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So I've discovered after painful debugging that libc functions like wcslen will fail silently when dealing with non memory-aligned buffers. In my case doing a wcslen( mystr ) resulted in a faulty length value, which only later on produced a crash (in wcstombs, assert buff[-1] == 0).

One solution would be for me to re-write all the wide string functions I need to work on non-aligned memory. This is easy enough but also dirty, and since there is not doc about which parts of libc support non memory aligned buffers, I'm afraid the problem is going to crop up again somewhere else.

Ensuring all my pointers are aligned is not an easy option since I deal with a lot of sub-buffer buffers and having to do manual copy of my data outside of the main buffer would take a long time. As an example, in my case the type of operation that fails is when I crawl (loop over) bytes in a large buffer looking for a wide string and then calculate the length.

Since I don't plan on needing to support too many platforms where pointer memory alignment is a deal-breaker (crash), is there any other solution? A compiler flag perhaps?

I know some platforms or environments require memory alignment, but I'm dealing with basic Windows and Linux UserMode, so please no "preachy" answers like "you're doing it wrong, you must always align everything" unless you have an actual solution, thank you.

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Finally found the issue discussed. Gotta love the complete lack of any documentation. Still trying to figure out a way to disable the optimization, seems it's just not possible. forums.warchest.com/showthread.php/… – user3395838 Mar 8 '14 at 20:53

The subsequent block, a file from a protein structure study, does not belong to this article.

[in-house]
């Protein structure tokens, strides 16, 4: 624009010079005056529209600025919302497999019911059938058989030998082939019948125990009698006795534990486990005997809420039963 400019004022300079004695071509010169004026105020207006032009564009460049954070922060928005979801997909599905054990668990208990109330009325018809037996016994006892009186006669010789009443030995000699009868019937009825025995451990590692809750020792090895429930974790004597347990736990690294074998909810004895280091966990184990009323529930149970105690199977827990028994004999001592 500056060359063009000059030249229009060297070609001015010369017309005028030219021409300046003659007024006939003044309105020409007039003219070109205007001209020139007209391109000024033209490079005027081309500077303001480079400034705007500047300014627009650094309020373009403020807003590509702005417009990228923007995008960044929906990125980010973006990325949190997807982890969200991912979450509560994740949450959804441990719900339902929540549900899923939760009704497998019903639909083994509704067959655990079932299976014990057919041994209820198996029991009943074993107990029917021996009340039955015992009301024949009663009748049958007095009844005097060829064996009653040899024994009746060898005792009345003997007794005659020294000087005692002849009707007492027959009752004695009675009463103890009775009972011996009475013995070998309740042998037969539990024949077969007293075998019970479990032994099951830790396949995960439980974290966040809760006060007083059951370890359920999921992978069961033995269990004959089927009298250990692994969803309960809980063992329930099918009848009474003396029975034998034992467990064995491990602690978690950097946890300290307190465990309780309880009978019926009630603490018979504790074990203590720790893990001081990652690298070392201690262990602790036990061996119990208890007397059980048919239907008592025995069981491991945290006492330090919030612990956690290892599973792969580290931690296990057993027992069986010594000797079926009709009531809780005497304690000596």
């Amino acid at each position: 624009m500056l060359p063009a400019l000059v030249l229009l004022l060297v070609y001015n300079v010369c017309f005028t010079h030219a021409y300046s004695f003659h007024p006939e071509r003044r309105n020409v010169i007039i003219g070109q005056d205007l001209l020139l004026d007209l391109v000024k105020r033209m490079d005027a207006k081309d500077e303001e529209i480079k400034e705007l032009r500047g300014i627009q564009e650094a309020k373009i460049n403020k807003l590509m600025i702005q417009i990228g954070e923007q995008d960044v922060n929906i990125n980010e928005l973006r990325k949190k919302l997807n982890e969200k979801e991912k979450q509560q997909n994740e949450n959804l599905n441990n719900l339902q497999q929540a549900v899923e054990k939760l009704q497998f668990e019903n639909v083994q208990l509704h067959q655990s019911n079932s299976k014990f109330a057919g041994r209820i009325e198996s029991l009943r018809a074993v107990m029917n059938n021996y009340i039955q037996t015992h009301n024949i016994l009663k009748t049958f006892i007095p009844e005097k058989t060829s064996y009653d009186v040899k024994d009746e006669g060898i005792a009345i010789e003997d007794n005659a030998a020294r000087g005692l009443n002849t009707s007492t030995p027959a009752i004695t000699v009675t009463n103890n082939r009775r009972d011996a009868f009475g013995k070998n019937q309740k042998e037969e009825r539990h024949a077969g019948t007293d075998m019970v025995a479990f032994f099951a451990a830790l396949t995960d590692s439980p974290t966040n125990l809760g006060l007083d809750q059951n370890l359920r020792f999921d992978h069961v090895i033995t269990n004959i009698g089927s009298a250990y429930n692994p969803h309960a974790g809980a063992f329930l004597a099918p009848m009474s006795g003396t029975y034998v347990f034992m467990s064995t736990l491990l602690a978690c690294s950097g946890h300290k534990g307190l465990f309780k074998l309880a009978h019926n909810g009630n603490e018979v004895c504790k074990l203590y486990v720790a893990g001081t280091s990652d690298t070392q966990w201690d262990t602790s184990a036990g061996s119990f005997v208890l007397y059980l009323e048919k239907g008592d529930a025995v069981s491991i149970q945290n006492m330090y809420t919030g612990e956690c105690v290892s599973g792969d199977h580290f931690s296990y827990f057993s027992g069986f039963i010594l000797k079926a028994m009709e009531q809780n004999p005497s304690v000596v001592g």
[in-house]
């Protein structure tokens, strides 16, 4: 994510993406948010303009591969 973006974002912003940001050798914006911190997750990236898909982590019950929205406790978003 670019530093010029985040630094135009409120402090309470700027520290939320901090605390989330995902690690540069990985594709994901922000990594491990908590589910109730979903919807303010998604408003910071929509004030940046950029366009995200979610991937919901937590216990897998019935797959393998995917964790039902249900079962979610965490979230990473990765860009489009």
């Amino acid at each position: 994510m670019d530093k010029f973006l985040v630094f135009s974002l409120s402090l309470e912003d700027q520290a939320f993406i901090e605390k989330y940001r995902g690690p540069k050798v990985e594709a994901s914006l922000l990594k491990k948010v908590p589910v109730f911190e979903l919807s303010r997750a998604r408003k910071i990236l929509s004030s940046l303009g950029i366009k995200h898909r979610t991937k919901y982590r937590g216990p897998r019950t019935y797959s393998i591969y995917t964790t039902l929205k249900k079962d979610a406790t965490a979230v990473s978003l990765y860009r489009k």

Well, the C and POSIX standard both mandate standard alignment, so if you forcefeed misaligned pointers into functions, you are violating the contract.

Therefore I doubt you can convince the library maintainers to see that as a bug.

Further, I think a feature request for broadening the contract won't get much traction.

Thus in the end, my best and final advice is: Code your own, and explicitly mark your pointers as misaligned. Maybe check alignment and delegate to the standard implementation at the start of each function, where appropriate for best speed...

I don't think you need any of the complex functions for your potentially misaligned data, so code away.

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Interesting, thanks a lot for your answer. I was hoping it wouldn't get to that but so be it. However you mention alignment being mandated by the C and POSIX standard. I thought about that possibility and looked for supporting documentation online, but couldn't find any. Can you point me to where this is specified? The closest I could find was documents mentioning it is architecture-mandated, which x86 does not mandate, leading to my confusion... Thanks – user3395838 Mar 10 '14 at 7:56
    
Actually, it is not as easy as I thought, wcstombs uses wcslen internally, so I would have to re-implement wcstombs. – user3395838 Mar 10 '14 at 8:21
    
Well, at that time you might copy the interesting data into a properly aligned buffer. If the only interesting encodings are UTF-8, UTF-16 and UTF-32, coding your own should not be hard though. – Deduplicator Mar 15 '14 at 23:43

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